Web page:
Monetary policies set
The central bank is targeting money supply growth of about 14 percent to 16 percent for next year, which it described as a continuation of tight monetary policy. The State Bank of Vietnam said in a statement on its Web site that it would continue a tight and flexible monetary policy, with curbing inflation and macroeconomic stability as its priorities. The nation faces an inflation rate close to 20 percent, a trade deficit, and slowing economic growth. GDP growth may slow to about 6 percent this year, from 6.8 percent last year, the government said earlier this month. The central bank will also target 15 percent to 17 percent credit growth next year, it said in the statement. Its target for money supply in this year was as high as 16 percent, while its target for credit growth was below 20 percent.
Toyota to boost output
Japan’s biggest carmaker, Toyota Motor, plans to boost its global output to a record 8.65 million vehicles next year, boosted by demand in emerging markets, reports said yesterday. Toyota anticipates continued growth in emerging markets in Asia and South America although sales outlooks in developed nations are murky due to the European debt crisis, the Nikkei Shimbun said. Toyota will probably decide on its production as early as next week before informing major parts suppliers, the paper said without naming its sources. Kyodo News agency, quoting unnamed company officials, also reported Toyota was in the final stage of setting a global production target for next year for Toyota and Lexus-brand vehicles of 8.65 million. The figure would represent an increase of about 20 percent from Toyota’s estimated output for this year and surpass the current record of 8.53 million units set in 2007, before the global financial crisis. The company’s production this year was hampered by the March earthquake and tsunami disaster in Japan, as well as massive flooding in Thailand.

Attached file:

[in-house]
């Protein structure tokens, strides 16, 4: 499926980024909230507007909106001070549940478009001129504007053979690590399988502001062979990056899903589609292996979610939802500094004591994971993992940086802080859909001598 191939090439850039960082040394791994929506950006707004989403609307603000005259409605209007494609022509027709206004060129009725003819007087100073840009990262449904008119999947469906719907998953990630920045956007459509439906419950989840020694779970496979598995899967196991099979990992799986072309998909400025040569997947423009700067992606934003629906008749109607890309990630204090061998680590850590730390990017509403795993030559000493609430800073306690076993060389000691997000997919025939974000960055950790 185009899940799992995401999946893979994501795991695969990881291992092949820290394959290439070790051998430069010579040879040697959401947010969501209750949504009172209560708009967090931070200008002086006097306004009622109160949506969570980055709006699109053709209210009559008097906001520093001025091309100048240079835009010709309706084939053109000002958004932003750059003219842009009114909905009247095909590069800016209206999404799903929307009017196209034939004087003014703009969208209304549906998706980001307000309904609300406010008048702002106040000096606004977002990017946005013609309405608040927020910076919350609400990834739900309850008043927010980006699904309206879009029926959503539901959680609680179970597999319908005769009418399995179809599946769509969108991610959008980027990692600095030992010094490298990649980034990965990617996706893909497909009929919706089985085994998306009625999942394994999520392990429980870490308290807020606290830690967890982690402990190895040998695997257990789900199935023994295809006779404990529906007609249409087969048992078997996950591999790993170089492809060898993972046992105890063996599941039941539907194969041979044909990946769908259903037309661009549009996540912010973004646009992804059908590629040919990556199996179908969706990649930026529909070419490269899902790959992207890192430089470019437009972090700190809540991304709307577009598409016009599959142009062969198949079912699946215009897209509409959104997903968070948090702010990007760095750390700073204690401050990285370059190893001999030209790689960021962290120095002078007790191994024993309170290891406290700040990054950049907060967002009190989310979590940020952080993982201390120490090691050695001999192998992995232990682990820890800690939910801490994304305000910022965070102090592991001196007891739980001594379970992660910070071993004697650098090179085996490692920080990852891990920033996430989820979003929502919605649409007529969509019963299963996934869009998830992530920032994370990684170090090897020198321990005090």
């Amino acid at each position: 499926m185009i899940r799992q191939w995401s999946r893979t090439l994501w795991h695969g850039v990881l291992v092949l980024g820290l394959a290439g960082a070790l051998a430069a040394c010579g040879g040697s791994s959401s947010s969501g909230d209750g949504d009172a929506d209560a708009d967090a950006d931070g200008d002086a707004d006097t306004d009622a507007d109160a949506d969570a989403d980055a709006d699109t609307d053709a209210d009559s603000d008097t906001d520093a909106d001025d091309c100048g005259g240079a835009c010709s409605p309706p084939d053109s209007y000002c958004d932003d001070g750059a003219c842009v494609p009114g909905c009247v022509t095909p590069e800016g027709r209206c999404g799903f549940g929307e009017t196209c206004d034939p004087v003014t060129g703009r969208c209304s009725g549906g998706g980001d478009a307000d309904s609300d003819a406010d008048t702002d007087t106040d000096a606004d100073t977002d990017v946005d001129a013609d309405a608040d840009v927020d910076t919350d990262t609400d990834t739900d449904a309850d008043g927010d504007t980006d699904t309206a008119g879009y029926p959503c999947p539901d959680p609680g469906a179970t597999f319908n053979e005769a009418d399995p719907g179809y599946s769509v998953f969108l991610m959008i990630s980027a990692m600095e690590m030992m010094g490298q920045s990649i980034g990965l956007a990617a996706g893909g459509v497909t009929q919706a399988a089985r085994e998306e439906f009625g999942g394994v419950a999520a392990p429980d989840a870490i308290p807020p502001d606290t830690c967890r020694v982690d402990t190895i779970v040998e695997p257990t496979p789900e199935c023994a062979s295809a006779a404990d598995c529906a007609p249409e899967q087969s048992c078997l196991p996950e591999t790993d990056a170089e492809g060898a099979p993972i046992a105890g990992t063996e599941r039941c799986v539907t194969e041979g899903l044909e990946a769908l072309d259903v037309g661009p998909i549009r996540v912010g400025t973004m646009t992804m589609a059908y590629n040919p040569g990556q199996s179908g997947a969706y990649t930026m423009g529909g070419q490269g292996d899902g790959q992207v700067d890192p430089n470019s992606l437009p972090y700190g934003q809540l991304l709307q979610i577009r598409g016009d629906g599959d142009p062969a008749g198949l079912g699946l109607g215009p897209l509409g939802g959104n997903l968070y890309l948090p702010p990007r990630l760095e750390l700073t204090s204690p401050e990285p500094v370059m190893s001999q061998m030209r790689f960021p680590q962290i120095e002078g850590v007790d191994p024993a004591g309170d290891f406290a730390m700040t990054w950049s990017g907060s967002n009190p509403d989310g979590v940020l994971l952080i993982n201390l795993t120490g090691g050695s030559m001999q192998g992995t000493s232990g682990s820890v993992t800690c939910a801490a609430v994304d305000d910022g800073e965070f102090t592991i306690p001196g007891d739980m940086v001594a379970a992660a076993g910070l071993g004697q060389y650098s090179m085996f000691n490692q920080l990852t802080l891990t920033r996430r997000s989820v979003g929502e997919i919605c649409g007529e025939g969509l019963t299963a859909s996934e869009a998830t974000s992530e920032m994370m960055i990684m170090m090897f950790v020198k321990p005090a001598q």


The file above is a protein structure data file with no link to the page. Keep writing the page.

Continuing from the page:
More incentives proposed
US automakers led by General Motors Co (GM) and Chrysler Group LLC may need to boost incentives or cut production to reduce inventories that have risen to a 31-month high, according to Bloomberg Industries. GM, Chrysler and Ford Motor Co had 80 days supply of cars and light trucks as of Nov. 30, according to a report led by Kevin Tynan, a Princeton, New Jersey-based Bloomberg Industries analyst. Inventories are considered “manageable” when in the range of 55 days to 65 days, he said. The automakers’ supply of cars and trucks may be too high as Toyota Motor Corp and Honda Motor Co production recovers from Japan’s tsunami and Thailand’s floods this year. Toyota, Asia largest automaker, may use incentives to reclaim US market share that has stayed below 14 percent in every month since the March tsunami from 18 percent in December 2009. US auto sales may total 12.7 million this year, the best annual performance since 2008, Bloomberg Industries estimates.
Freeport helicopter attacked
Gunmen attacked a helicopter carrying 29 workers and family members from Freeport-McMoRan’s trouble-plagued gold and copper mine in eastern Indonesia, wounding one person yesterday, officials said. The attack came as thousands of unionized employees were preparing to return to the Grasberg mine in the mountains of Papua Province following a three-month strike that has crippled production.